Of course, some determined docs might press the issue. Might even find a way to get the word out without social media. No problem; we’ve learned plenty of ways to cancel people. Pressuring medical facilities where the docs live should do the trick: Does your hospital really want to be associated with a screening-mammo insurrectionist? Because the social-media apparatus can be turned against you if you fail to disavow.
Suppose blackballing the intransigent doc with would-be employers isn’t enough to kill his livelihood. Why not go after his referrers? Pressure local insurers to drop him from their networks. Hell, start filing complaints with state Medical Boards – if this doc thinks he knows better than the rest of the industry, should he really be practicing?
Coming back from that dystopia, now let’s suppose you’re on the side wielding the power. Suppose you’re 100 percent in favor of mammographic screening. You (and healthcare as it currently stands) might not be happy when you hear dissenting voices, arguing against its efficacy or risk/benefit balance. Are you in favor of suppressing them, because they’re spreading bad information? Deleting their posts, suspending their accounts? Going after their livelihoods in real life if they persist, to make examples of them?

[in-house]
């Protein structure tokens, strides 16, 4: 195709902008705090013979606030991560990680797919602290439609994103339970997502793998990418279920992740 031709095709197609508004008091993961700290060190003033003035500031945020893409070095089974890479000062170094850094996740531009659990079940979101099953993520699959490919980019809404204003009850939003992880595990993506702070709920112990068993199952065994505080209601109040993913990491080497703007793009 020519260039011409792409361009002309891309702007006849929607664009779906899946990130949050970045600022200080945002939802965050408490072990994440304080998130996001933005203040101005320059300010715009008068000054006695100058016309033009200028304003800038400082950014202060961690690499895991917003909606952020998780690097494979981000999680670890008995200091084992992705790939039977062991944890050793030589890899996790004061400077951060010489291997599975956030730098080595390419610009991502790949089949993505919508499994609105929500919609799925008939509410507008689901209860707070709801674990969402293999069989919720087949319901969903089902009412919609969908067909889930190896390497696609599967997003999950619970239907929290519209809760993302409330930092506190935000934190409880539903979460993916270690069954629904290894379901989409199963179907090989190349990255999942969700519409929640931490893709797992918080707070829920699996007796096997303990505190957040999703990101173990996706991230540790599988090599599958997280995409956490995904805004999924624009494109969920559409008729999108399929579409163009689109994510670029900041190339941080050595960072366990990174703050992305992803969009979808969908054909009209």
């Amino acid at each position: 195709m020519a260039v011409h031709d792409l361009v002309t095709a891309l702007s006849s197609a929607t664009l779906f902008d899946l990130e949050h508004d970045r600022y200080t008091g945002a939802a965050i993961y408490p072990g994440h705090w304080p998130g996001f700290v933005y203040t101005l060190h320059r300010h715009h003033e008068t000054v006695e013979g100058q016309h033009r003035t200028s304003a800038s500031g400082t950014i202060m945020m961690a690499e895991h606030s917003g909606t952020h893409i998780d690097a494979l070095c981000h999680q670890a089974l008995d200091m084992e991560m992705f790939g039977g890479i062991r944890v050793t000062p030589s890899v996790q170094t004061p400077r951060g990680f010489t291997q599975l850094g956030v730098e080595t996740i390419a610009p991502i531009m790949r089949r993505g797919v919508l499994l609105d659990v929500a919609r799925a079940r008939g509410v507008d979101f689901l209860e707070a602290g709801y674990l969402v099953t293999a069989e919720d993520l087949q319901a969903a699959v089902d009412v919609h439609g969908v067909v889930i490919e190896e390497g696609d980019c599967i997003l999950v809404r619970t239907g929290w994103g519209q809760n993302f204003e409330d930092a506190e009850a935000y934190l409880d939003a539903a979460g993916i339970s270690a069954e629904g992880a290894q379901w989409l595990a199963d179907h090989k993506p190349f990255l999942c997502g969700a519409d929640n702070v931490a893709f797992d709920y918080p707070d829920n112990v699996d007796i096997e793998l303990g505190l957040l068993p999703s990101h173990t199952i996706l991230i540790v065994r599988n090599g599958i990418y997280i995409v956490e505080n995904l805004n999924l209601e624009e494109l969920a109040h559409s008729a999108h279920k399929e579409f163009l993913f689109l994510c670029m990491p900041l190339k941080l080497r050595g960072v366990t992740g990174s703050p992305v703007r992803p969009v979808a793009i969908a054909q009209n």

Or might it be better to keep those voices in the public square, where you can hear them? Be aware of their arguments and other actions, thus able to counteract them in front of a massive societal audience? Perish the thought, but suppose something they say turns out to have merit (on the subject of mammo, or something else)? Gives you a great idea you would not have otherwise had? Leads to some innovation that makes mammo even better than you ever thought it could be? A new modality altogether?
Screening mammos, of course, are just one possible subject of contention; feel free to substitute a topic of your own personal interest. Anything you feel strongly about, for or against. Or something central to your livelihood. Selective deafness and forced mutism, left unchecked, stand to threaten it all.
Follow Editorial Board member Eric Postal, M.D., on Twitter: @EricPostal_MD.